Lightcuts (2M VPLs)30 sec

MRCS (250k VPLs)35 sec


Why does it work so well1
Why does it work so well?

  • Data-driven stratification & importance sampling

  • Same reason as for Lightcuts

  • Stratification

    • Split clusters with dissimilar lights

  • Importance sampling

    • Split clusters with high-contribution lights


  • Comparison to lightcuts
    Comparison to Lightcuts

    • Advantage

      • Takes visibility into account in light selection (reduced matrix contains the full light contributions)

    • Drawback

      • Impossible to capture localized effects

        • Low likelihood of getting the right row sample

        • Global light selection


    Lightslice
    LightSlice

    http://www.cs.dartmouth.edu/~fabio/publication.php?id=lightslice11


    Lightslice idea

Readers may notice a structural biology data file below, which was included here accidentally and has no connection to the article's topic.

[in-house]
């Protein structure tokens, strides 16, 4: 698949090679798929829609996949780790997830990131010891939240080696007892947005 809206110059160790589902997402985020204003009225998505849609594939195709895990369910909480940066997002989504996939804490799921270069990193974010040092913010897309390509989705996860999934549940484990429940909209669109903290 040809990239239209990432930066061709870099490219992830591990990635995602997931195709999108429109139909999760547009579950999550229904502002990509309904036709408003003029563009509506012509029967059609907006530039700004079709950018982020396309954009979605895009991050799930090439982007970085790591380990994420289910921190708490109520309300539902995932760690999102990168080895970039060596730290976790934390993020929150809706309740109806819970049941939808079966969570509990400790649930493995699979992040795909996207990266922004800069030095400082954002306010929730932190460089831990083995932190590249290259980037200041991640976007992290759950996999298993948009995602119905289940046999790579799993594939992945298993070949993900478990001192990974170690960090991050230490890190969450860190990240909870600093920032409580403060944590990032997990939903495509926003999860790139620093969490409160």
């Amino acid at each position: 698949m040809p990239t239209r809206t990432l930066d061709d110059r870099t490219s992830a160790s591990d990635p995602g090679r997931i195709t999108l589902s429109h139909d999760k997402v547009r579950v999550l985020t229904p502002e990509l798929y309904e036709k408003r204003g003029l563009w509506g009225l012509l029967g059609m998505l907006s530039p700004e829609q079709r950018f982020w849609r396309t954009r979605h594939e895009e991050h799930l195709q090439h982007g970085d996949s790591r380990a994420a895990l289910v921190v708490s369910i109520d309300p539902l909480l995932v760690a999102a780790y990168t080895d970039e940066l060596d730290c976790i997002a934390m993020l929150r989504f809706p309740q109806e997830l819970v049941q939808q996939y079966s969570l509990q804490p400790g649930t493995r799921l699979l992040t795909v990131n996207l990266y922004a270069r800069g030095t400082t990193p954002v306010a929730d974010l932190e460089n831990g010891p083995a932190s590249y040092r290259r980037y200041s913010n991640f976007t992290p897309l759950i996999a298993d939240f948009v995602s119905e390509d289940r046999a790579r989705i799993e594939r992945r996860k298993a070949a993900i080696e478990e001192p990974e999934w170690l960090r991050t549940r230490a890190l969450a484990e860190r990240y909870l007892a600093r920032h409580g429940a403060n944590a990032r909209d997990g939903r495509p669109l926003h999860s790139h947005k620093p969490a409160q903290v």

LightSlice: Idea

    • Get the better from Lightcuts and MRCS

      • Lightcuts: Localized selection of relevant lights

      • MRCS: Take visibility into account in light selection


    Lightslice the algorithm
    LightSlice: The Algorithm

    Cannot use shadow maps for row/column sampling

    Clustering borrowed from the original MRCS paper


    Lightslice matrix slices
    LightSlice: Matrix Slices

    Matrix slice visualization

    Image


    Lightslice results
    LightSlice: Results

    Not really a fair comparison to MRCS (uses ray traced visibility)


    Importance caching
    Importance Caching

    • Localized light (VPL) selection taking visibility into account


    Importance caching algorithm
    Importance Caching: Algorithm

    • Importance caching

      • Pick image pixels (2000 - 3000)

      • For each such pixel, compute and cache contributions from all lights (i.e. matrix row)

    • Image rendering

      • For each image pixel

        • Collect nearby importance records

        • Pick a VPL proportional to the cached contributions


    Cached light importance
    Cached light importance

    Contributions to the record locationof individual lights

    Importance record 1

    Importance record 2

    Importance record 3


    Possible problems
    Possible problems

    OK

    Occlusion

    Geometry factor

    Irrelevant


    Solution multiple importances